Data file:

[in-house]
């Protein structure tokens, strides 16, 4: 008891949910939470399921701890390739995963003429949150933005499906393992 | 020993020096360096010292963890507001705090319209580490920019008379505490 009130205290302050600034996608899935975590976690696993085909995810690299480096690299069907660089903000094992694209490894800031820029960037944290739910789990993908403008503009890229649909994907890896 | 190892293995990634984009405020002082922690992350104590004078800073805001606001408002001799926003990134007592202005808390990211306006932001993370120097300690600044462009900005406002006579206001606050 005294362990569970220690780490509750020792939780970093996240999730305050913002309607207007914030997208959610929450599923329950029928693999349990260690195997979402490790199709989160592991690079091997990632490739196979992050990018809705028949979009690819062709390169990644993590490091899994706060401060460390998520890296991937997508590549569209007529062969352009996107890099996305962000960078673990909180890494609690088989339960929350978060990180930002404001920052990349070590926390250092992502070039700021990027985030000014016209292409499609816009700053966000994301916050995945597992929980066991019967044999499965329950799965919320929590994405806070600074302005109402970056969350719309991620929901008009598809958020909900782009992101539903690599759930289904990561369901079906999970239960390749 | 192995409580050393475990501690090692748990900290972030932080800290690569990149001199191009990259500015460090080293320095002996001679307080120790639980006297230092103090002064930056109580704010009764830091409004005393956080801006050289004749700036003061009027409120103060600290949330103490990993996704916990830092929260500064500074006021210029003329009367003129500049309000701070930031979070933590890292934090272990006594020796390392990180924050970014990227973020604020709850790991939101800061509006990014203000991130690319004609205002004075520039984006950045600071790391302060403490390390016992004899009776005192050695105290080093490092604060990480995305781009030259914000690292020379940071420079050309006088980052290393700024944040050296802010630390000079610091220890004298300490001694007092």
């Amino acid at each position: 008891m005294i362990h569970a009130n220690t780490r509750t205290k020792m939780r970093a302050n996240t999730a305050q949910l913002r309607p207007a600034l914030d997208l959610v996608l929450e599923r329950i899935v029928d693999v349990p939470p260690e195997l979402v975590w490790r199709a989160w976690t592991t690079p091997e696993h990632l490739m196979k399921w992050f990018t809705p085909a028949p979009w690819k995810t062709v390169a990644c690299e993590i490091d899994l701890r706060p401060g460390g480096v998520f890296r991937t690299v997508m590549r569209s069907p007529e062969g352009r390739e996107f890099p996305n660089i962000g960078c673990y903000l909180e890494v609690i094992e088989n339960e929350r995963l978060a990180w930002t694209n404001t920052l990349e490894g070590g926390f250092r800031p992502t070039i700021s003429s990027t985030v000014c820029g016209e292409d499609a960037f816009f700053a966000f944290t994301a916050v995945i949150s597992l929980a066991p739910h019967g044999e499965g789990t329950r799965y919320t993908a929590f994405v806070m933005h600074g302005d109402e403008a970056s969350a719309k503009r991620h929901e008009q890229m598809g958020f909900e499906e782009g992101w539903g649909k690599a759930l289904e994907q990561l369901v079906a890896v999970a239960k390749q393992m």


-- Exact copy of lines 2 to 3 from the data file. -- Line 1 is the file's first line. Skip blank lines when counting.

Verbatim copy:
């Protein structure tokens, strides 16, 4: 008891949910939470399921701890390739995963003429949150933005499906393992 | 020993020096360096010292963890507001705090319209580490920019008379505490 009130205290302050600034996608899935975590976690696993085909995810690299480096690299069907660089903000094992694209490894800031820029960037944290739910789990993908403008503009890229649909994907890896 | 190892293995990634984009405020002082922690992350104590004078800073805001606001408002001799926003990134007592202005808390990211306006932001993370120097300690600044462009900005406002006579206001606050 005294362990569970220690780490509750020792939780970093996240999730305050913002309607207007914030997208959610929450599923329950029928693999349990260690195997979402490790199709989160592991690079091997990632490739196979992050990018809705028949979009690819062709390169990644993590490091899994706060401060460390998520890296991937997508590549569209007529062969352009996107890099996305962000960078673990909180890494609690088989339960929350978060990180930002404001920052990349070590926390250092992502070039700021990027985030000014016209292409499609816009700053966000994301916050995945597992929980066991019967044999499965329950799965919320929590994405806070600074302005109402970056969350719309991620929901008009598809958020909900782009992101539903690599759930289904990561369901079906999970239960390749 | 192995409580050393475990501690090692748990900290972030932080800290690569990149001199191009990259500015460090080293320095002996001679307080120790639980006297230092103090002064930056109580704010009764830091409004005393956080801006050289004749700036003061009027409120103060600290949330103490990993996704916990830092929260500064500074006021210029003329009367003129500049309000701070930031979070933590890292934090272990006594020796390392990180924050970014990227973020604020709850790991939101800061509006990014203000991130690319004609205002004075520039984006950045600071790391302060403490390390016992004899009776005192050695105290080093490092604060990480995305781009030259914000690292020379940071420079050309006088980052290393700024944040050296802010630390000079610091220890004298300490001694007092």
């Amino acid at each position: 008891m005294i362990h569970a009130n220690t780490r509750t205290k020792m939780r970093a302050n996240t999730a305050q949910l913002r309607p207007a600034l914030d997208l959610v996608l929450e599923r329950i899935v029928d693999v349990p939470p260690e195997l979402v975590w490790r199709a989160w976690t592991t690079p091997e696993h990632l490739m196979k399921w992050f990018t809705p085909a028949p979009w690819k995810t062709v390169a990644c690299e993590i490091d899994l701890r706060p401060g460390g480096v998520f890296r991937t690299v997508m590549r569209s069907p007529e062969g352009r390739e996107f890099p996305n660089i962000g960078c673990y903000l909180e890494v609690i094992e088989n339960e929350r995963l978060a990180w930002t694209n404001t920052l990349e490894g070590g926390f250092r800031p992502t070039i700021s003429s990027t985030v000014c820029g016209e292409d499609a960037f816009f700053a966000f944290t994301a916050v995945i949150s597992l929980a066991p739910h019967g044999e499965g789990t329950r799965y919320t993908a929590f994405v806070m933005h600074g302005d109402e403008a970056s969350a719309k503009r991620h929901e008009q890229m598809g958020f909900e499906e782009g992101w539903g649909k690599a759930l289904e994907q990561l369901v079906a890896v999970a239960k390749q393992m």